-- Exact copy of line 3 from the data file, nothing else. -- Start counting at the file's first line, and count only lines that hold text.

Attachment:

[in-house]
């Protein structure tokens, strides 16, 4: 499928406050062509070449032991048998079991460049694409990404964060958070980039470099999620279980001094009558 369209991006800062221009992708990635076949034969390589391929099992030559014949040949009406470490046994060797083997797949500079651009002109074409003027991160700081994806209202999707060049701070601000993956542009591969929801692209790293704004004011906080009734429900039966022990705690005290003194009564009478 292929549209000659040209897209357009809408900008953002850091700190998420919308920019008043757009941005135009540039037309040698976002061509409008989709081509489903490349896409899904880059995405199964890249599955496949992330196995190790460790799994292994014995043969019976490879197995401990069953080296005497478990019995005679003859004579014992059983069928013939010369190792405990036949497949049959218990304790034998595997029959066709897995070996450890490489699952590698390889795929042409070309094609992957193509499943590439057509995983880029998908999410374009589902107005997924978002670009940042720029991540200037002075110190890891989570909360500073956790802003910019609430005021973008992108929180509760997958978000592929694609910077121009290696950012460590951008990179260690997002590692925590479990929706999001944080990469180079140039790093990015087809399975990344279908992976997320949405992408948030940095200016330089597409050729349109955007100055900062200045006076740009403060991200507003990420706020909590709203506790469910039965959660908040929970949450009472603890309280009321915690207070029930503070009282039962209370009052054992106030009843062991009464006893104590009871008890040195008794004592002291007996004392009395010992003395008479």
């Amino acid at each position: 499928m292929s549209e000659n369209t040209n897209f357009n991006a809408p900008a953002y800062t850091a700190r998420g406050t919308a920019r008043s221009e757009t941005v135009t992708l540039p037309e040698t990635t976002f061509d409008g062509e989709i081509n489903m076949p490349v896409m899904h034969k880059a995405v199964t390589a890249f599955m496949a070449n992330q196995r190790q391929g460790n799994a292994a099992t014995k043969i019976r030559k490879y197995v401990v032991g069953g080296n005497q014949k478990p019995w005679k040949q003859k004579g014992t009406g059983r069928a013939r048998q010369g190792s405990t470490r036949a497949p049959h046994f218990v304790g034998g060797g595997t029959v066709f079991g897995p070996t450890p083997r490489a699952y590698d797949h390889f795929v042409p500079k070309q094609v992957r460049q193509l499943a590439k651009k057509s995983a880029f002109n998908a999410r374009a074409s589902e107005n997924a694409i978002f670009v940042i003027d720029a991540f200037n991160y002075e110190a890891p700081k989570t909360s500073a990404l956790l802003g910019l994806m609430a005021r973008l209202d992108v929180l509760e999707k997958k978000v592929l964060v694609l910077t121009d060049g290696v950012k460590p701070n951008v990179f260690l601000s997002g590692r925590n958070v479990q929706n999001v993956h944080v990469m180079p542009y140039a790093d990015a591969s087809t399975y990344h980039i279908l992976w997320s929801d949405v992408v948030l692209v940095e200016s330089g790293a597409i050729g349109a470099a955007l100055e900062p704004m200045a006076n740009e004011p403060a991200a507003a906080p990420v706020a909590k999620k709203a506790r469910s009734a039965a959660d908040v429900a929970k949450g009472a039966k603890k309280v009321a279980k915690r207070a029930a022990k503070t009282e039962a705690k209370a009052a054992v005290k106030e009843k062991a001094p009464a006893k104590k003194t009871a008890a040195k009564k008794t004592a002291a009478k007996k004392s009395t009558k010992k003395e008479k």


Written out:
């Amino acid at each position: 499928m292929s549209e000659n369209t040209n897209f357009n991006a809408p900008a953002y800062t850091a700190r998420g406050t919308a920019r008043s221009e757009t941005v135009t992708l540039p037309e040698t990635t976002f061509d409008g062509e989709i081509n489903m076949p490349v896409m899904h034969k880059a995405v199964t390589a890249f599955m496949a070449n992330q196995r190790q391929g460790n799994a292994a099992t014995k043969i019976r030559k490879y197995v401990v032991g069953g080296n005497q014949k478990p019995w005679k040949q003859k004579g014992t009406g059983r069928a013939r048998q010369g190792s405990t470490r036949a497949p049959h046994f218990v304790g034998g060797g595997t029959v066709f079991g897995p070996t450890p083997r490489a699952y590698d797949h390889f795929v042409p500079k070309q094609v992957r460049q193509l499943a590439k651009k057509s995983a880029f002109n998908a999410r374009a074409s589902e107005n997924a694409i978002f670009v940042i003027d720029a991540f200037n991160y002075e110190a890891p700081k989570t909360s500073a990404l956790l802003g910019l994806m609430a005021r973008l209202d992108v929180l509760e999707k997958k978000v592929l964060v694609l910077t121009d060049g290696v950012k460590p701070n951008v990179f260690l601000s997002g590692r925590n958070v479990q929706n999001v993956h944080v990469m180079p542009y140039a790093d990015a591969s087809t399975y990344h980039i279908l992976w997320s929801d949405v992408v948030l692209v940095e200016s330089g790293a597409i050729g349109a470099a955007l100055e900062p704004m200045a006076n740009e004011p403060a991200a507003a906080p990420v706020a909590k999620k709203a506790r469910s009734a039965a959660d908040v429900a929970k949450g009472a039966k603890k309280v009321a279980k915690r207070a029930a022990k503070t009282e039962a705690k209370a009052a054992v005290k106030e009843k062991a001094p009464a006893k104590k003194t009871a008890a040195k009564k008794t004592a002291a009478k007996k004392s009395t009558k010992k003395e008479k």